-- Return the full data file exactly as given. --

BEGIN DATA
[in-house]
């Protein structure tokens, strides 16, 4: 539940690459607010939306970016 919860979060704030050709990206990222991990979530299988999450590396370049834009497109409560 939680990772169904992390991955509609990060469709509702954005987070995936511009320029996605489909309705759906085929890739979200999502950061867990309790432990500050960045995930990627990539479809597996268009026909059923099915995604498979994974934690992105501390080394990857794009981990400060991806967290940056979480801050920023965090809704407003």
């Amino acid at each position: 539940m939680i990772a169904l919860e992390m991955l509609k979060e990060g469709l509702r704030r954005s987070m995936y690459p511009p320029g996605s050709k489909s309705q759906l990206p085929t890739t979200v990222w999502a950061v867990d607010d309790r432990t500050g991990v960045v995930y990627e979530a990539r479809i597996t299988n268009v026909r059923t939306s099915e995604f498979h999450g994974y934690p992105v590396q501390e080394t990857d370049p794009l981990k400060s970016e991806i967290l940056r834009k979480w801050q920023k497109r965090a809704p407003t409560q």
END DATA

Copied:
[in-house]
């Protein structure tokens, strides 16, 4: 539940690459607010939306970016 919860979060704030050709990206990222991990979530299988999450590396370049834009497109409560 939680990772169904992390991955509609990060469709509702954005987070995936511009320029996605489909309705759906085929890739979200999502950061867990309790432990500050960045995930990627990539479809597996268009026909059923099915995604498979994974934690992105501390080394990857794009981990400060991806967290940056979480801050920023965090809704407003």
């Amino acid at each position: 539940m939680i990772a169904l919860e992390m991955l509609k979060e990060g469709l509702r704030r954005s987070m995936y690459p511009p320029g996605s050709k489909s309705q759906l990206p085929t890739t979200v990222w999502a950061v867990d607010d309790r432990t500050g991990v960045v995930y990627e979530a990539r479809i597996t299988n268009v026909r059923t939306s099915e995604f498979h999450g994974y934690p992105v590396q501390e080394t990857d370049p794009l981990k400060s970016e991806i967290l940056r834009k979480w801050q920023k497109r965090a809704p407003t409560q």